On 6 April 2017, as a result of the Government’s review of youth unemployment and its ongoing promotion of apprenticeships, the Government is introducing an Apprenticeship Levy. Employers with a wage bill of £3 million per annum (or more) shall be required to report and make payment to HMRC of the levy.
Calculation of the levy
Where a businesses’ wage bill is £3million or more (or likely to be £3million or more) in a relevant tax year, the business must pay 0.5% of its wage bill as a Levy, less an annual allowance of £15,000. The Levy is payable to HMRC monthly.
The wage bill for these purposes is the total amount of earnings for which the business is liable for secondary National Insurance contributions for that tax year. Employers’ National Insurance contributions thresholds are ignored for this purpose and a person is treated as being liable for National Insurance contributions on earnings, even if the applicable rate is 0% because a worker is under 21 or an Apprenticeship under 25.
For “connected” companies and charities, the requirement to report to HMRC for the Levy arises if the aggregate total of their wage bills for the preceding tax year is £3 million or more.
According to the Government, less than 2% of employers will be liable to pay this Levy. It will also be payable by Public Authorities and Intermediaries contracting to supply workers to them.
Any business liable to pay the Levy is entitled to a £15,000 offset in the form of an annual allowance. If the business has more than one pay-roll reference, it may apportion the allowance between the pay-roll references.
The Levy allowance is spread evenly over the year so that the amount may be offset against each monthly levy liability and is calculated as one twelfth of the total allowance for that year. At the end of the tax year, the business may reallocate any unused portion of the Levy allowance for one pay-roll against the liability for another.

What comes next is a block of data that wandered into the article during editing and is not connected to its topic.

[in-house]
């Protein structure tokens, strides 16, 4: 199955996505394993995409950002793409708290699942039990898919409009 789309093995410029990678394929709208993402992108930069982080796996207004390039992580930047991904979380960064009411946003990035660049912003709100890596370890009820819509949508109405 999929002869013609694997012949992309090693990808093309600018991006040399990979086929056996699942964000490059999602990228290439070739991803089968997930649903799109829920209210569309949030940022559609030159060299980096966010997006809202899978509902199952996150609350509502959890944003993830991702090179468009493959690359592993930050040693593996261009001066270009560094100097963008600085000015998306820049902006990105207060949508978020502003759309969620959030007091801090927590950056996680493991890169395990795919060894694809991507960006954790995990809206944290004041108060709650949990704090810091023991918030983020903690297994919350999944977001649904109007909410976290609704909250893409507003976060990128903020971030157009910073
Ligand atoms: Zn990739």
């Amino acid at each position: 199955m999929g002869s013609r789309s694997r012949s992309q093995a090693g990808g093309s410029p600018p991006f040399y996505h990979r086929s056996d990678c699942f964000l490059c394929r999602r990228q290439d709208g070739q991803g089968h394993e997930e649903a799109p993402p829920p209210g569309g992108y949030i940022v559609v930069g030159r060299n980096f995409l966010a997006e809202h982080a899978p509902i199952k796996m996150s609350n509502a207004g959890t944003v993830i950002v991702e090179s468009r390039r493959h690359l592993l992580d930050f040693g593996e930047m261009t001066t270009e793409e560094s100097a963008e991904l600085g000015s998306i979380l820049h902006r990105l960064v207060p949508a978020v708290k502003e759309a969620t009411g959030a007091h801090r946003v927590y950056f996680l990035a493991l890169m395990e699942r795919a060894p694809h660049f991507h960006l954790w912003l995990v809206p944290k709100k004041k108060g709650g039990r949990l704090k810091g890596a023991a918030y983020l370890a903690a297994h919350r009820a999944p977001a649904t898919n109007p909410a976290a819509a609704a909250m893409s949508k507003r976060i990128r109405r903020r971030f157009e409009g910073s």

If the Levy has been overpaid, the employer must offset the overpayment against its other PAYE liabilities before making a claim to HMRC for reimbursement of any remaining excess.
If two or more companies or charities are connected at the beginning of the tax year, they will be entitled to only one £15,000 allowance between them for that year. Connection of companies and businesses is determined using the same test for the employment allowance, namely that of control. As such, Group Companies are likely to be included in this.
This new Levy will be introduced alongside a new on-line Digital Apprenticeship Service (“DAS”). The DAS will require a business to register their details on-line. When a business wishes to drawdown from the Levy fund, it will need to register the details of the apprentice (age, the standard they will be on etc). It will then tell the business how much Levy they are able to use, in the form of a voucher. These vouchers can then be used by the employer to spend on training with a registered training provider.
In addition to apprenticeships, the Levy can also be used for certain other training, such as, providing further training to eligible staff.
The vouchers will last for 24 months from the time they appear in the DAS. If they are not spent within the 24 months, they will expire and the employer will lose them.
Vouchers can be used across connected companies and the system will allow the connected companies to pool the vouchers and spend them throughout the companies.
The Government will top-up the DAS pot by 10% which will go towards the training total.
Non-payment and anti-avoidance
There are procedures included in the draft regulations to prevent anti-avoidance and also non-payment.
We are currently waiting for the final version of the regulations to be published, however, we do not consider there will be any substantial changes. As such, employers should ensure that their pay roll has been estimated and that their pay-roll teams are prepared to report the Levy to HMRC.
If you wish to discuss this further, please contact Andréa or Rachel.